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American Life in Poetry

A feature provided by Ted Kooser, U.S. Poet Laureate, 2004-2006

Despite having once been bitten by a rabid bat, and survived, much to the disappointment of my critics, I find bats fascinating, and Peggy Shumaker of Alaska has written a fine poem about them. I am especially fond of her perfect verb, “snick,” for the way they snatch insects out of the air.
 

Spirit of the Bat

Hair rush, low swoop—

so those of us

 

stuck here on earth

know—you must be gods.

 

Or friends of gods,

granted chances

 

to push off into sky,

granted chances

 

to hear so well

your own voice bounced

 

back to you

maps the night.

 

Each hinge

in your wing’s

 

an act of creation.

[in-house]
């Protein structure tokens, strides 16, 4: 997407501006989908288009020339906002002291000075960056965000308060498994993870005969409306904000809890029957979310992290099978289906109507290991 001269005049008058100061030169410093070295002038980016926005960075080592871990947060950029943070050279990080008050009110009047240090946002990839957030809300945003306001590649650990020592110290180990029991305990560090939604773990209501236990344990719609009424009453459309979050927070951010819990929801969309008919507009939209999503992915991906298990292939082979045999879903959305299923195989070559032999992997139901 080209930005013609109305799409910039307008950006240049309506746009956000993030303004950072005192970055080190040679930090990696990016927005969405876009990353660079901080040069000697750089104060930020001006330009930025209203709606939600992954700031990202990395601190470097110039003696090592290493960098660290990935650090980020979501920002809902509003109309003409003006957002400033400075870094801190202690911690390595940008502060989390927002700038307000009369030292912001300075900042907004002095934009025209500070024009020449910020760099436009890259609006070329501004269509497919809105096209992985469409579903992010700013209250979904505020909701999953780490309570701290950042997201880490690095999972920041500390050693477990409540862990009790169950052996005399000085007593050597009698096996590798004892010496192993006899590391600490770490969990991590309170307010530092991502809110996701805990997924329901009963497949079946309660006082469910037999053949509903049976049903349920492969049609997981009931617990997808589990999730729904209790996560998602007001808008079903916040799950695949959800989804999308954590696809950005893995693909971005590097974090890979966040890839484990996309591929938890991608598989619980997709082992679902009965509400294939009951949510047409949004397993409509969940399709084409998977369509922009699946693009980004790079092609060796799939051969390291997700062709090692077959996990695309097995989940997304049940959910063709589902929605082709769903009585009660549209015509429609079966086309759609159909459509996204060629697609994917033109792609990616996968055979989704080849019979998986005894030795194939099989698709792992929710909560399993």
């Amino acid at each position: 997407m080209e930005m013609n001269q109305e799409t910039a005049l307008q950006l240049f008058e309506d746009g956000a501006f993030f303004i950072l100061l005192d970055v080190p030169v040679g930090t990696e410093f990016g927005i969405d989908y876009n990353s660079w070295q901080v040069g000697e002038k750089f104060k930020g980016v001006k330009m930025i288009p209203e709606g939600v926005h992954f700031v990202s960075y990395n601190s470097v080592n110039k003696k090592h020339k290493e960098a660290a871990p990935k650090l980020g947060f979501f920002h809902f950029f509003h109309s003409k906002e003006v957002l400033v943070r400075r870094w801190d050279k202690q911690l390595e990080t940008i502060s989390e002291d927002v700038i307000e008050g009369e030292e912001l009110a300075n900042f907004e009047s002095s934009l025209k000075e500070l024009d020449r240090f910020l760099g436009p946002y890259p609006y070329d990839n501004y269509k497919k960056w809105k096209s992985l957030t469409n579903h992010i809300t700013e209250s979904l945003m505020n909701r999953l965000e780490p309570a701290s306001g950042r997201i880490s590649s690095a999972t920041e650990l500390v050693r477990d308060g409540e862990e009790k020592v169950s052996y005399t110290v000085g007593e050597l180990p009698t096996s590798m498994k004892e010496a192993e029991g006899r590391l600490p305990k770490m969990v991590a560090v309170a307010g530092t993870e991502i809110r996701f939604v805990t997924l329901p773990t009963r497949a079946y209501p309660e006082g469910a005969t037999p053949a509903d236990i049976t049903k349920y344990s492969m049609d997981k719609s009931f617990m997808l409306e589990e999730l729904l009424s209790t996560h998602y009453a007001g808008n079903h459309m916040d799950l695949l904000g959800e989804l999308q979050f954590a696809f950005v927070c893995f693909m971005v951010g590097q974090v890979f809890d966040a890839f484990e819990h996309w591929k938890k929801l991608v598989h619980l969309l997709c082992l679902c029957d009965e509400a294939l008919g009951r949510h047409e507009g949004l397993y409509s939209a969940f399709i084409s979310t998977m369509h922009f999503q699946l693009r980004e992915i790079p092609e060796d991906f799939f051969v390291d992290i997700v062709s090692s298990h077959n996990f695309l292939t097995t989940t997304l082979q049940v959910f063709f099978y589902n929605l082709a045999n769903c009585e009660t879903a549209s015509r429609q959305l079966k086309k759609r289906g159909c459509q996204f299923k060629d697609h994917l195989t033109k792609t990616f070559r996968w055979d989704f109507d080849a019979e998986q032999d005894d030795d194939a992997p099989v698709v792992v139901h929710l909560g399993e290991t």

Each insect

 

you snick out of air

a witness.

 

You transform

obstacles

 

into sounds,

then dodge them.

 

American Life in Poetry is made possible by The Poetry Foundation (www.poetryfoundation.org), publisher of Poetry magazine. It is also supported by the Department of English at the University of Nebraska-Lincoln.

 

Introduction copyright © 2009 by The Poetry Foundation. The introduction's author, Ted Kooser, served as United States Poet Laureate Consultant in Poetry to the Library of Congress from 2004-2006.

 

"If I read a book [and] it makes my whole body so cold no fire ever can warm me, I know that is poetry. If I feel physically as if the top of my head were taken off, I know that is poetry."
    -- Emily Dickinson


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